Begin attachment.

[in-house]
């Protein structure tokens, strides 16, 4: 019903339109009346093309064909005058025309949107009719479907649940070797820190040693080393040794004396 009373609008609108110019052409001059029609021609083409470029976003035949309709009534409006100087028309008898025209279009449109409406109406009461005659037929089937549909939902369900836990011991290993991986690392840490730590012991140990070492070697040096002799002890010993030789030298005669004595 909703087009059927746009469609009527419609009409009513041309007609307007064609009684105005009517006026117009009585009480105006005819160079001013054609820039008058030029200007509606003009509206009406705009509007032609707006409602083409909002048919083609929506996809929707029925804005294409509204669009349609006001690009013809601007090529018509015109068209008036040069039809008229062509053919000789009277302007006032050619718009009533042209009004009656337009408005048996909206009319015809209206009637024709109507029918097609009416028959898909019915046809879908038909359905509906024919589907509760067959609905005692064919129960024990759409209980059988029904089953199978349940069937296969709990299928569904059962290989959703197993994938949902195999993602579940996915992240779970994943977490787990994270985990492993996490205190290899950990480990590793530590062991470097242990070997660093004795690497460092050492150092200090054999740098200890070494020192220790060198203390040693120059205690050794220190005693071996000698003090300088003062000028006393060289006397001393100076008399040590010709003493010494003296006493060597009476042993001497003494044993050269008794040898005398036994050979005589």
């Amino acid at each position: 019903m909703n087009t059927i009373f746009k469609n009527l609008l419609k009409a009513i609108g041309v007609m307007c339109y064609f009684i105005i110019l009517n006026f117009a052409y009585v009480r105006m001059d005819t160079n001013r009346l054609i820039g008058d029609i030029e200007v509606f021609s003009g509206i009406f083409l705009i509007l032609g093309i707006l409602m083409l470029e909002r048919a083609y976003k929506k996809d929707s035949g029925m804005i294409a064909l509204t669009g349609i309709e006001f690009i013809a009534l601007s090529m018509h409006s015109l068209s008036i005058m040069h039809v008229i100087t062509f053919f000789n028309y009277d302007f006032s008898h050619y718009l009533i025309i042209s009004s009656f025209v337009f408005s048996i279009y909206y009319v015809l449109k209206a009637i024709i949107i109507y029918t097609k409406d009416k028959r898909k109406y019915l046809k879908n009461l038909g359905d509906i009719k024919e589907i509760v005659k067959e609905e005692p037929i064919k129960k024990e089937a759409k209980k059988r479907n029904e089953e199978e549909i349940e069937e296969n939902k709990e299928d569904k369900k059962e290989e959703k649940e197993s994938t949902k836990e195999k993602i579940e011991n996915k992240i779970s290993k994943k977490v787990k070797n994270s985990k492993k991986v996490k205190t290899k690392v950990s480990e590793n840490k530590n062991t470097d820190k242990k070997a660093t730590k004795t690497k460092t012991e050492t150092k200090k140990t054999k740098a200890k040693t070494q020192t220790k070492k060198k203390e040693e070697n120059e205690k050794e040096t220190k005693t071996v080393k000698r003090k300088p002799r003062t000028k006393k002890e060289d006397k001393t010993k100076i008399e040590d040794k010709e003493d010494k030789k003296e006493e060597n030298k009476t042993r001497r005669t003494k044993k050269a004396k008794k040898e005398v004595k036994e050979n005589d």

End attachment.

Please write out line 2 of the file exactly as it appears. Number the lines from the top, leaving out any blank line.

């Protein structure tokens, strides 16, 4: 019903339109009346093309064909005058025309949107009719479907649940070797820190040693080393040794004396 009373609008609108110019052409001059029609021609083409470029976003035949309709009534409006100087028309008898025209279009449109409406109406009461005659037929089937549909939902369900836990011991290993991986690392840490730590012991140990070492070697040096002799002890010993030789030298005669004595 909703087009059927746009469609009527419609009409009513041309007609307007064609009684105005009517006026117009009585009480105006005819160079001013054609820039008058030029200007509606003009509206009406705009509007032609707006409602083409909002048919083609929506996809929707029925804005294409509204669009349609006001690009013809601007090529018509015109068209008036040069039809008229062509053919000789009277302007006032050619718009009533042209009004009656337009408005048996909206009319015809209206009637024709109507029918097609009416028959898909019915046809879908038909359905509906024919589907509760067959609905005692064919129960024990759409209980059988029904089953199978349940069937296969709990299928569904059962290989959703197993994938949902195999993602579940996915992240779970994943977490787990994270985990492993996490205190290899950990480990590793530590062991470097242990070997660093004795690497460092050492150092200090054999740098200890070494020192220790060198203390040693120059205690050794220190005693071996000698003090300088003062000028006393060289006397001393100076008399040590010709003493010494003296006493060597009476042993001497003494044993050269008794040898005398036994050979005589």